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In my application I have a loop that in each turn creates an instance of a class which performs some operations. In this class I have a signal timer that when invoked is supposed to exit the current turn in the loop gracefully and allow the next operation to continue without any interruption.

In it's current state it raises an exception that is supposed to be caught by a try-except-block. However I have a "loadFinished" signal (that I don't know the id for) that is invoked after the exception is thrown and causes a runtime exception on the function definition that I can't catch.

Is there a way to do a class level return like one would do to end a function if something is wrong? Or maybe some kind of sys.exit() that only works on the class?

I hope I made myself clear. :) Thank you for your help.

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Are you using multiple threads? –  Roberto Liffredo Feb 24 '10 at 15:23
No, just one... –  Christoffer Feb 24 '10 at 15:28
I think you'll need to post code for us to understand, but if you're talking about Posix/unix signals, then you can't throw an exception from those, merely set a flag, write to a pipe. –  Douglas Leeder Feb 24 '10 at 15:29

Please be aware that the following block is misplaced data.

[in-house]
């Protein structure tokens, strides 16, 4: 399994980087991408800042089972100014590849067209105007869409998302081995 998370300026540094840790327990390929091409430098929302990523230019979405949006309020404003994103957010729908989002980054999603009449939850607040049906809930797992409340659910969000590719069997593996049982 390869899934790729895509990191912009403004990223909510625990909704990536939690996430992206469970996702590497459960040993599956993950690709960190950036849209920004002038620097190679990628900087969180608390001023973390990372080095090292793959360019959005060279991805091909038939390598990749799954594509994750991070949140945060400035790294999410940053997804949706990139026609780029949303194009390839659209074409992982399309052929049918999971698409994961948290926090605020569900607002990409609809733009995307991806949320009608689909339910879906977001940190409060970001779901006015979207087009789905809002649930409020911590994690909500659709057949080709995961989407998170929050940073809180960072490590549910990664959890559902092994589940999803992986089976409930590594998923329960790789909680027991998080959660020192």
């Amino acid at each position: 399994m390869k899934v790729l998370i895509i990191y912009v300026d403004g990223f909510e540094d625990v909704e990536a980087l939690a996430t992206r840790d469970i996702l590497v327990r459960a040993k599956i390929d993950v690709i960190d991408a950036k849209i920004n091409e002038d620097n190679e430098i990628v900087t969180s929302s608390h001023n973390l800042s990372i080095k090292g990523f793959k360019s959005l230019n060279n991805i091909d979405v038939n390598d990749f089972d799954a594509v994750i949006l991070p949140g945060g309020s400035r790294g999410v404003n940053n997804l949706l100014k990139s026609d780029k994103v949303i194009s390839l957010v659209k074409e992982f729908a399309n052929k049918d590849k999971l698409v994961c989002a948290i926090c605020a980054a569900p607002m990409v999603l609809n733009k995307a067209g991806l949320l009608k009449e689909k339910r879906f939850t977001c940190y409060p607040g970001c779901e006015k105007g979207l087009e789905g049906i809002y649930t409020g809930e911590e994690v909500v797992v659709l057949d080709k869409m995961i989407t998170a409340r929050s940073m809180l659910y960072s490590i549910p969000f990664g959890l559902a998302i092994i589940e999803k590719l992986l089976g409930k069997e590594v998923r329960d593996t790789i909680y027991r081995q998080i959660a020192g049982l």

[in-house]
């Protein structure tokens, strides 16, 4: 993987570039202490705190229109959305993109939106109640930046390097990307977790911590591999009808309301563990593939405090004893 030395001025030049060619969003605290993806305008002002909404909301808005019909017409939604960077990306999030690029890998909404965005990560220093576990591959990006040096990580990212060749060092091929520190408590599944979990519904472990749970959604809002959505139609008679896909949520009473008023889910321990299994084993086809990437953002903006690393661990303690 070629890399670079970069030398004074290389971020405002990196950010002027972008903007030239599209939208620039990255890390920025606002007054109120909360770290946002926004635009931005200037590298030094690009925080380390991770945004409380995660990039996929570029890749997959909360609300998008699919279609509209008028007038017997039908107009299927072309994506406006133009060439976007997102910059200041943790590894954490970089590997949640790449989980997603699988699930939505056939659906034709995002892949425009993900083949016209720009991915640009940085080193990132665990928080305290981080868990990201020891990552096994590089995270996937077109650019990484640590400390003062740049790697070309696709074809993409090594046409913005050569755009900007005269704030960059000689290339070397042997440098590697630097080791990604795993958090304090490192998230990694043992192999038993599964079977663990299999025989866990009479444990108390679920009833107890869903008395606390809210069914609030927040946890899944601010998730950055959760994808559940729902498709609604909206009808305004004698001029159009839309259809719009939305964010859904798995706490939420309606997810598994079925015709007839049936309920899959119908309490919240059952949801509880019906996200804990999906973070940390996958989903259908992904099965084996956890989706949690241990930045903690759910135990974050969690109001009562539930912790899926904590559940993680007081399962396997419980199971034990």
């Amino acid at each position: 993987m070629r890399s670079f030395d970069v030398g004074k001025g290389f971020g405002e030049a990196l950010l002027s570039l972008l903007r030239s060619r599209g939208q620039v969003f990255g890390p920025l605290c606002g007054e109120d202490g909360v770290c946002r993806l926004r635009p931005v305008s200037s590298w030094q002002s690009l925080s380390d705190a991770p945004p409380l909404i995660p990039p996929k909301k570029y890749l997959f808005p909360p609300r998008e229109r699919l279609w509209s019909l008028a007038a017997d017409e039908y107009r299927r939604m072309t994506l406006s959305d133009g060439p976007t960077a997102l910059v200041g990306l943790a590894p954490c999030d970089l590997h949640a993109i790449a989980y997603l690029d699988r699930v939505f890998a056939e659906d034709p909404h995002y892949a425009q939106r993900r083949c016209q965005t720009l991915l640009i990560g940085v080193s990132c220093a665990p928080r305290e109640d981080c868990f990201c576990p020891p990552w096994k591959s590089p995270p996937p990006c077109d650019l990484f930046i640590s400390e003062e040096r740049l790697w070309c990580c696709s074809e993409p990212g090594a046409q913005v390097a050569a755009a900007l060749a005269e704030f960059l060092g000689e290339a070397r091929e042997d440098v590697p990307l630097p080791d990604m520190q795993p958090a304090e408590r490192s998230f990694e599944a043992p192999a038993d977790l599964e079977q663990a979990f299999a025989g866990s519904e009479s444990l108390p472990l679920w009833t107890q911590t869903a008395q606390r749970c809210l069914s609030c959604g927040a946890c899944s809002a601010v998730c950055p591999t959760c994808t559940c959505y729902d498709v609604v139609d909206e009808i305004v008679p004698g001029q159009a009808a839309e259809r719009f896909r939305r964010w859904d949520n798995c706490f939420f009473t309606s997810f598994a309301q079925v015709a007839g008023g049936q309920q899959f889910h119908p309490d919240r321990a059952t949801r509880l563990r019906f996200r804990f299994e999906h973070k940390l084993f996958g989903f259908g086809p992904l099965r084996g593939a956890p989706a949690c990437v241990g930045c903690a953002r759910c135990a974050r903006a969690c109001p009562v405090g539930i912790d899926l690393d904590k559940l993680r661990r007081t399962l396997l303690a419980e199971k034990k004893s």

Can you clarify what "loadFinished" is (a "signal" doesn't really help)? What run-time exception does it cause? How does "loadFinished" cause a run-time exception on the function? Is there only one thread of execution here? Some code stubs to represent what your talking about may help immensely. You haven't really made yourself very clear at all. –  manifest Feb 24 '10 at 15:35

2 Answers 2

up vote 1 down vote accepted


maybe using Timer and Event classes is more appropriate for you. You could check for the event to be set inside you loop an then exit the current iteration:

if my_event.isSet():

I think what you are trying to do is not really a good design. I see no way to "throw" an exception into a different function. I assume by signal you mean asynchronous function call. This of course could also set the event mentioned above.

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If you're talking about signals as in the signal module, then the handlers aren't called in a standard fashion.

You can't throw an exception out of them and expect it to appear in your normal code. Indeed you should try to do as little as possible in your handler - set a global flag, or send a message on a pipe perhaps.

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